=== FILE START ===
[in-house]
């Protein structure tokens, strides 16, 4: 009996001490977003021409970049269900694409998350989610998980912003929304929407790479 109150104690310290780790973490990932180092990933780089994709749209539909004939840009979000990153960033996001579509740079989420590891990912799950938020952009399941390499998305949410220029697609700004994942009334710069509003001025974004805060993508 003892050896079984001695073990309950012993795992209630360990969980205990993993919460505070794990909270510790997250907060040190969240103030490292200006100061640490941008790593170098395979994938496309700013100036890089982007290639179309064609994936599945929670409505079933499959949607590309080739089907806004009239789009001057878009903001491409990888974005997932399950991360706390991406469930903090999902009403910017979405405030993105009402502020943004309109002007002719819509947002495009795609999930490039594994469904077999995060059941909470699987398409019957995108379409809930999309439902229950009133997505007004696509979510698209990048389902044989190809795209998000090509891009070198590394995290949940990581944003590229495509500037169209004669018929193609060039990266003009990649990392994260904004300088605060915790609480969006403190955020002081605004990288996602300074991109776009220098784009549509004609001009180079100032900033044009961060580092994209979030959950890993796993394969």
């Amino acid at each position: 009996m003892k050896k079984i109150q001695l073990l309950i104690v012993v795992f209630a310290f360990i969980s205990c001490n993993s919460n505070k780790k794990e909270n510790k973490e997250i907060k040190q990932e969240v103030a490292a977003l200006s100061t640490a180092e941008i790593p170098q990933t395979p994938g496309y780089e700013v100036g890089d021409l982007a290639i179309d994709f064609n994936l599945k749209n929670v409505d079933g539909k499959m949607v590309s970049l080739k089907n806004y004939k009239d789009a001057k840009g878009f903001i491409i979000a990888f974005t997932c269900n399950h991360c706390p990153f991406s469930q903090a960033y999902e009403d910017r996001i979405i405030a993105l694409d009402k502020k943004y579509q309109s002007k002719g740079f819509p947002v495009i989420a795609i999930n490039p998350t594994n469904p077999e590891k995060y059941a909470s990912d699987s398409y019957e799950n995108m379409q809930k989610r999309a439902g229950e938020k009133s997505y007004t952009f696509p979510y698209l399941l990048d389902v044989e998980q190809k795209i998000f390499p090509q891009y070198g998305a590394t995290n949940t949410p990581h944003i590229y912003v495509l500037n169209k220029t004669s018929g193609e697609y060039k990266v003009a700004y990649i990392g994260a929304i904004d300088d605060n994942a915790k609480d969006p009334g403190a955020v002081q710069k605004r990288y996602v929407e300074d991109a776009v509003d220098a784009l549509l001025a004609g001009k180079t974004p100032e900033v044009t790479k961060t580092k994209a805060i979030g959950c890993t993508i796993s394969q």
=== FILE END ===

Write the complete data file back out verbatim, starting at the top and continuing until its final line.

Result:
[in-house]
């Protein structure tokens, strides 16, 4: 009996001490977003021409970049269900694409998350989610998980912003929304929407790479 109150104690310290780790973490990932180092990933780089994709749209539909004939840009979000990153960033996001579509740079989420590891990912799950938020952009399941390499998305949410220029697609700004994942009334710069509003001025974004805060993508 003892050896079984001695073990309950012993795992209630360990969980205990993993919460505070794990909270510790997250907060040190969240103030490292200006100061640490941008790593170098395979994938496309700013100036890089982007290639179309064609994936599945929670409505079933499959949607590309080739089907806004009239789009001057878009903001491409990888974005997932399950991360706390991406469930903090999902009403910017979405405030993105009402502020943004309109002007002719819509947002495009795609999930490039594994469904077999995060059941909470699987398409019957995108379409809930999309439902229950009133997505007004696509979510698209990048389902044989190809795209998000090509891009070198590394995290949940990581944003590229495509500037169209004669018929193609060039990266003009990649990392994260904004300088605060915790609480969006403190955020002081605004990288996602300074991109776009220098784009549509004609001009180079100032900033044009961060580092994209979030959950890993796993394969």
């Amino acid at each position: 009996m003892k050896k079984i109150q001695l073990l309950i104690v012993v795992f209630a310290f360990i969980s205990c001490n993993s919460n505070k780790k794990e909270n510790k973490e997250i907060k040190q990932e969240v103030a490292a977003l200006s100061t640490a180092e941008i790593p170098q990933t395979p994938g496309y780089e700013v100036g890089d021409l982007a290639i179309d994709f064609n994936l599945k749209n929670v409505d079933g539909k499959m949607v590309s970049l080739k089907n806004y004939k009239d789009a001057k840009g878009f903001i491409i979000a990888f974005t997932c269900n399950h991360c706390p990153f991406s469930q903090a960033y999902e009403d910017r996001i979405i405030a993105l694409d009402k502020k943004y579509q309109s002007k002719g740079f819509p947002v495009i989420a795609i999930n490039p998350t594994n469904p077999e590891k995060y059941a909470s990912d699987s398409y019957e799950n995108m379409q809930k989610r999309a439902g229950e938020k009133s997505y007004t952009f696509p979510y698209l399941l990048d389902v044989e998980q190809k795209i998000f390499p090509q891009y070198g998305a590394t995290n949940t949410p990581h944003i590229y912003v495509l500037n169209k220029t004669s018929g193609e697609y060039k990266v003009a700004y990649i990392g994260a929304i904004d300088d605060n994942a915790k609480d969006p009334g403190a955020v002081q710069k605004r990288y996602v929407e300074d991109a776009v509003d220098a784009l549509l001025a004609g001009k180079t974004p100032e900033v044009t790479k961060t580092k994209a805060i979030g959950c890993t993508i796993s394969q």